Dolmen of Guadalperal, Caceres, Spain
Dolmen of Guadalperal, Caceres, Spain by Pleonr (CC BY-SA)

Human Remains, Ancient Ruins, and More Revealed By Climate Change and Drought

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Dolmen of Guadalperal, Caceres, Spain
Dolmen of Guadalperal, Caceres, Spain by Pleonr (CC BY-SA)

Blasts From the Past

From extreme heat to severe drought to flooding, the effects of climate change have steadily produced troubling ripple effects around the globe, including food insecurity and natural disasters. 


Droughts have also prompted the past to bubble to the surface as dwindling rivers and lakes reveal what lies beneath, uncovering relics from decades — and even centuries — ago, such as ancient ruins, statues, human remains, and more.


Related: Natural Wonders to Appreciate Before They're Gone

Remains of the grammar school in Old Kernville, CA
Remains of the grammar school in Old Kernville, CA by Kvpics (CC BY-SA)

Old West Ghost Town

Old Kernville, California

What was once the setting for a handful of classic Westerns became an underwater town and distant memory, that is, until it resurfaced after extreme drought in California. Formerly called Whiskey Flat, Old Kernville is a former mining town situated in the hills of Lake Isabella and the Kern River. Despite being the backdrop for 1939's Oscar-winning "Stagecoach," the ghost town — whose streets were once walked by the likes of John Wayne and Gene Autry — is pretty unrecognizable now. With only a lone tumbleweed missing, the current scene is both eerie and mystifying.


Related: The 40 Best Places in America to Travel Back in Time

Lake Mead at Hoover Dam
Lake Mead at Hoover Dam by Tony Webster (CC BY-SA)

Human Remains and World War II Wreckage

Lake Mead, Arizona and Nevada
It sounds like something out of a mystery novel: Since May 2022, there have been five separate discoveries of human remains made at Lake Mead. The reservoir, which runs through Nevada and Arizona, has fallen victim to the summer’s water crisis, and revealed not only human remains but the wreckage of a World War II boat. So far, it’s unclear whether the remains are connected to one another, but at least one of the victims met a grisly end: Skeletal remains from a discovery on May 1 were determined to come from a person who was shot and thrown into the lake in the late 1970s or early 1980s.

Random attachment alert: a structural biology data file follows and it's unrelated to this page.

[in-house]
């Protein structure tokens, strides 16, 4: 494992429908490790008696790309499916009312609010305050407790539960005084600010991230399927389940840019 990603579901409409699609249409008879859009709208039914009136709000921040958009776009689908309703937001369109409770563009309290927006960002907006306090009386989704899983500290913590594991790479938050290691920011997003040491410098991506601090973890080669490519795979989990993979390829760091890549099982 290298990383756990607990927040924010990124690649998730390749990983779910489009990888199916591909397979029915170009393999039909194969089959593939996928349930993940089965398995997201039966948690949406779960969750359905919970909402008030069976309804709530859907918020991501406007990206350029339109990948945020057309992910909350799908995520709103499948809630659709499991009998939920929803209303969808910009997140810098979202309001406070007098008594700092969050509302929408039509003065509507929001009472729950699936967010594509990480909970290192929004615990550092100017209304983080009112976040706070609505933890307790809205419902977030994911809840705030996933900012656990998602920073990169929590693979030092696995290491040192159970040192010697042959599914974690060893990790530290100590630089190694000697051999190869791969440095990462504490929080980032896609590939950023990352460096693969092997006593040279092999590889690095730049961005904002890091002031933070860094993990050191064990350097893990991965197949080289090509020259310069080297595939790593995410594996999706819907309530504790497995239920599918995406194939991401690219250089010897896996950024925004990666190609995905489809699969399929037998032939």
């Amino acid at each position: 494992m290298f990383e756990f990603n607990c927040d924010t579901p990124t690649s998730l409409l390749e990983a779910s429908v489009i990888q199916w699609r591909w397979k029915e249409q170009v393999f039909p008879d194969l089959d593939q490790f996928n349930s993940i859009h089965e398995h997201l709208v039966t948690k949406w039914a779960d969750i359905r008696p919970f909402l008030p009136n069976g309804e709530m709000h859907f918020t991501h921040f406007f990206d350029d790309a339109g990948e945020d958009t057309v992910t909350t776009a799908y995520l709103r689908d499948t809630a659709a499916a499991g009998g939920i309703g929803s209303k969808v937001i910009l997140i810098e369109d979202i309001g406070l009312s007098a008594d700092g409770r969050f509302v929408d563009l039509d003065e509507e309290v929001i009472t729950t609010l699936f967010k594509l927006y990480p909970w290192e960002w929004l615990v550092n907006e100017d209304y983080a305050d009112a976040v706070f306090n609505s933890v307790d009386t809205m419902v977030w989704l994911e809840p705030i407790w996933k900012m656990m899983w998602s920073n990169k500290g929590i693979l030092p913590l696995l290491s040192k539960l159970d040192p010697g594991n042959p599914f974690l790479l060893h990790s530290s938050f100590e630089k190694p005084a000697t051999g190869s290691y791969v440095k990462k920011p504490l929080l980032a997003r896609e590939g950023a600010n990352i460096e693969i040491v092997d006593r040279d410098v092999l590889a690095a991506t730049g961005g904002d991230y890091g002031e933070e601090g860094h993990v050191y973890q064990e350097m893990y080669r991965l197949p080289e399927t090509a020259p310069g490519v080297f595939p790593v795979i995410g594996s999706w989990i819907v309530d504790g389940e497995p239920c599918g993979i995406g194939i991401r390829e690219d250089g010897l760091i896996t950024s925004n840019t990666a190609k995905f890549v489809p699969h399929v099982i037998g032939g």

Related: Historic Places Across America That You Can Tour Virtually

Nineveh, Iraq
Nineveh, Iraq by UNESCO (CC BY-SA)

A Bronze Age City

Mosul Dam, Nineveh, Iraq

The brutal drought over the summer revealed the remains of a 3,400-year-old city in Iraq’s Mosul Dam. The settlement, which is usually engulfed by the Tigris River, was an important hub during the Mittani Empire (1550 to 1350 B.C.) and likely connected core regions of the territory. Though the Bronze Age city was partially destroyed in a 1350 B.C. earthquake, remnants withstood time, and the drought uncovered segments of a palace and fort, with walls made from sun-dried mud bricks. That’s not the only thing that was uncovered: Five ceramic vessels containing tablets were also left behind, and remain fairly intact despite being underwater for so long.

Dinosaur Valley State Park in Texas
Dinosaur Valley State Park in Texas by Diane Turner (CC BY)

113-Million-Year-Old Dinosaur Tracks

Paluxy River, Glen Rose, Texas

The prehistoric past resurfaced front and center at Dinosaur Valley State Park in Texas over the summer when a serious drought revealed 113-million-year-old dinosaur tracks in the park’s Paluxy River. It’s been more than 20 years since the prints were last visible, in a series of tracks dubbed the "Lone Ranger trackway.” The uncovered tracks belong to the Acrocanthosaurus, a dinosaur that walked on two legs and had three clawed toes on each foot. Other tracks in the park come from a 44-ton Sauroposeidon.

Yangtze River, Chongqing, China
Yangtze River, Chongqing, China by 山城崽儿 (CC BY)

600-Year-Old Buddhist Statues

Yangtze River, Chongqing, China